Although eating disorders have a lot in common with addictive conditions such as alcoholism and drug abuse, there's one significant difference between them. You don't need drugs or alcohol to survive. However, consumption of food is required to live. Because of this, the risk of experiencing a relapse into harmful behaviors during or after treatment for an eating disorder is generally much higher than that of other maladies because of the constant exposure to the source of the issue. There are things you can do, though, to reduce the risk of slips and relapses. Here are a few ideas.
Write In and Regularly Review Journals
Journaling is a simple activity that has many therapeutic benefits for people recovering from an eating disorder. Writing in a journal can help reduce stress, which is a common trigger for relapses. It can also help you work through problems in a healthy way. For instance, you can brainstorm positive ways to resolve interpersonal issues with other people rather than resorting to self-destructive behaviors fueled by an eating disorder.
Most of all, though, a journal can assist you with recognizing things that may trigger your desire to relapse back into your eating disorder. If you feel the need to self-harm after someone says something negative about your appearance, for example, a journal can increase your awareness about this particular trigger. You can use this information to develop strategies for dealing with it, such as cultivating a better self-image or confronting the person about his or her comments.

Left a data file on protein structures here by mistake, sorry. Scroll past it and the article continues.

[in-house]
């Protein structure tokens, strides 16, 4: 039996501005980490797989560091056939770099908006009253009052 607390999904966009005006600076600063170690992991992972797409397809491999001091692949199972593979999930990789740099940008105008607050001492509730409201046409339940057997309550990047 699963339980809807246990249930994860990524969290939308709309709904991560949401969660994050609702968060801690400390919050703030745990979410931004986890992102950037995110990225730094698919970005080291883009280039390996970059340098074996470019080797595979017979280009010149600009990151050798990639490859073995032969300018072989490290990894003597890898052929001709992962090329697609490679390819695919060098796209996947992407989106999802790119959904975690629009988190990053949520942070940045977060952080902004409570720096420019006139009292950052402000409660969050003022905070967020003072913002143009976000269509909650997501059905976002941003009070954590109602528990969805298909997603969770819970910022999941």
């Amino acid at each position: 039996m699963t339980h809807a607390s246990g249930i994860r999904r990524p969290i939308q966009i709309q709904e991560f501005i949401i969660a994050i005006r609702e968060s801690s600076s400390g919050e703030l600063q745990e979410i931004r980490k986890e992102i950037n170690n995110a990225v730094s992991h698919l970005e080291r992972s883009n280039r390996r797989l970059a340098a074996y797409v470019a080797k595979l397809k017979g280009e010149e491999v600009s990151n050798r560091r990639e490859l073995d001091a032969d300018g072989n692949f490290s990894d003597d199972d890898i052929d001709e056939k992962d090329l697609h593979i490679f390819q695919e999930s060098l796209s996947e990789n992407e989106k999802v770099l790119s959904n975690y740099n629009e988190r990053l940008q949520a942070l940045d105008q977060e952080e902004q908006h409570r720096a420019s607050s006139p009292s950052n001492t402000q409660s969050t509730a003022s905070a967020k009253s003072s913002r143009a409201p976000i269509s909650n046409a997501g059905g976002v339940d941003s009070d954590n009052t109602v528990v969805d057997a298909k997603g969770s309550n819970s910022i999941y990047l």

Make a habit of writing in your journal every day and review it at least once per week to help you recognize patterns and better manage your recovery.
Recognize the Signs of Relapse
Learning about the signs of an impending relapse can help you recognize when you're at risk of falling back into detrimental behaviors and take steps to prevent a relapse. Some signs of a relapse include:
- Weighing yourself or looking in the mirror more than what's considered normal
- Constantly thinking about food, exercise, or your weight
- Feeling guilt or shame after eating, or having the urge to "purify" yourself after consuming food
- Engaging in secretive behaviors such as hiding food or going to great lengths to avoid eating when other people are around
- Skipping meals
- Increasingly or continuously equating thinness with happiness
- Using food as a way to reduce stress or mitigate negative feelings
A journal can be immeasurably helpful in recognizing when you're engaging in these behaviors. However, feedback from trusted friends and family members is also helpful. Once you realize what's going on, talk about what's happening with a counselor, therapist, or trusted friend who can help you avoid relapsing and get back on track.
Get Treatment for Co-Occurring Disorders
Eating disorders don't arise from nothing. In fact, it's not usual for people suffering from anorexia, binge eating, or other disordered eating problems to suffer from co-occurring mental health issues such as anxiety and depression. Not only can mental health concerns trigger a relapse, they can significantly impede the recovery process. For example, a person suffering from depression may feel too tired or emotionally vulnerable to participate in therapy sessions.
Needless to say, getting treatment for co-occurring disorders is crucial to helping you fight the temptation to relapse into harmful behaviors. If you don't feel comfortable bringing the issue up during treatment for your eating disorder, at least speak to your family doctor about your concerns. He or she may be able to prescribe medication or other therapies that can help improve your mental and emotional well-being.
For more tips on preventing relapses or help with overcoming an eating disorder, consult with a counselor who works in eating disorder outpatient treatment.